Get off your duff Vic, and read more of the classics of Biblical criticism, and study brain research as well (the first of which C. S. Lewis shows very little sign of ever having bothered with, and the second of which he couldn't do in his day since brain and cognitive research was in its infancy). Those are my suggestions. Even N.T. Wright admits it was painful for him to learn about and integrate what is known today about the Bible into a more orthodox viewpoint.

unkle e said...

Cole said: "I've had difficulty with the advice expressed by my tutor that I should put aside the question of whether miracles can happen when I do biblical criticism."

Cole, I wouldn't think of myself as a theologian, but I did complete a degree course in theology in my misspent youth, and I have considered questions similar to the ones you ask.

My conclusion is that, like a lot of things in life, we should approach this on several levels. For example, I have been married more than 40 years. When deciding to get married, I gave serious consideration to the question of whether she was the person for me. But once I made that decision (and she made a similar one), we made a commitment and were married, I didn't think much about that, and got on with the business (and pleasure!) of living. Of course, if things had become rocky, I may have had to reconsider that choice, but fortunately that never happened.

I think it is the same with Biblical criticism and following Jesus. At first (logically, if not chronologically), we need to consider whether we can believe in Jesus and trust the NT as a reliable portrayal of him. That process seems to me to require putting aside any theological assumptions and looking at the historical evidence. My conclusion, with some caveats about the NT, is that I can believe in Jesus because the NT is reliable on the level of ordinary history.

Having made that choice, I can safely put it in the background, unless something major comes along to challenge it, and get on with the business of having faith in the Bible as revelation (not just as history) and following Jesus. That includes believing the miracles occurred, believing in what he and his apostles said, and following those teachings as best I can. I find myself re-visiting the historical-critical questions more often because I engage in discussions with others who are questioning those matters, but in the rest of my life I have little reason to consider them, because I find historical criticism of the NT is currently moving in a less critical direction.

I have found this approach has sustained both my reason and an active faith for 40 years, not without the occasional difficulty, but sufficient that I can get on with sharing God's love where I can with confidence.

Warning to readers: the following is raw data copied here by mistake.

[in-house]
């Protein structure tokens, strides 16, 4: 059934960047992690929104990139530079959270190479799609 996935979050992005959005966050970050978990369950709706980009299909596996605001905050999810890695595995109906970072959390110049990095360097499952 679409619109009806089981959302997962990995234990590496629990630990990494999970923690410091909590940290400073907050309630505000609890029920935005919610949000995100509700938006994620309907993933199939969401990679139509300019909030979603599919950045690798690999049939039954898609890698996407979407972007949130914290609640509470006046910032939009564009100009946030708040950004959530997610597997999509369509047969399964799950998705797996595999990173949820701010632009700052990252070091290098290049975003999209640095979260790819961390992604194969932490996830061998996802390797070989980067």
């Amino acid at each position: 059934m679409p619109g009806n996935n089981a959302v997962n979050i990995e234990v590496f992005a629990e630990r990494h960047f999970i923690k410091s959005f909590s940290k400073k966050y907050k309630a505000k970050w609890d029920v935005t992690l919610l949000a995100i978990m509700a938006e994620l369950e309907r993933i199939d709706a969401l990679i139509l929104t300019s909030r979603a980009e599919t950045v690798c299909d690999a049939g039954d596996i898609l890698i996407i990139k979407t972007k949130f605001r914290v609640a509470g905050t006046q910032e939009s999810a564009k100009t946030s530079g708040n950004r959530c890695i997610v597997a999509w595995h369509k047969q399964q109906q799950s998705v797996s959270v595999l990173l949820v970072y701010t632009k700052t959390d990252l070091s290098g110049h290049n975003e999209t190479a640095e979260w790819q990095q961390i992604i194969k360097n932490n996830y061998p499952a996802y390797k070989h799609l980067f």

I hope that helps. Best wishes.

Shackleman said...

Mr. Matson,

Can you prove the defeat of the Spanish Armada without eyewitness testimony?

Remember, any archeological artifacts are also off the table because they are ultimately attested to by an expert witness who claims that the artifact is what it is.

We ultimately have very little first hand knowledge. We place our trust in the "experts" and "witnesses" who tell us what is, and is not true, and what is and is not *possibly* true.

Therefore, the trustworthiness of the "expert" or "witness" is of paramount importance. At least it seems to me. *Especially* when they testify to things which go against the grain of the majority of other "experts" and "witnesses".

Galileo comes to mind.

And so too does St. Paul.

Mike The Mad Theologian said...

C. S. Lewis was not ignorant of the results of Biblical criticism (at least as it was known in his day but he suggested questioning the skeptics. I am convinced this is a good idea. It is easy to go along with predominant theories of our own day only to have them found dubious at a later date. I started out as a skeptic and ended up in Christian orthodoxy. I know others who have followed the same path. Much of Biblical criticism starts with the idea miracles can not happen and interpret the texts based on those assumptions. This still leaves open the question of whether miracles really can happen or not.

Dustin said...

Hume's an empiricist, but not so naive. He anticipated analytical philosophy with his separation of matters of fact, from relations of ideas (synthetic, and analytical truths, more or less). Hume did not think induction produced necessary truths, but he's not some ultra skeptic as some read him.

By "naive," I had in mind his rather simplistic view that all knowledge must be able to be traced to a specific sense impression. If nothing else, it's certainly incompatible with the more speculative portions of modern science.

And I'm pretty sure Hume doesn't think we have any rational basis for induction. The justification he gives of it is ultimately psychological--it's what we do, and that's that. There's a reason he suggested his philosophy be offset with doses of good food and backgammon.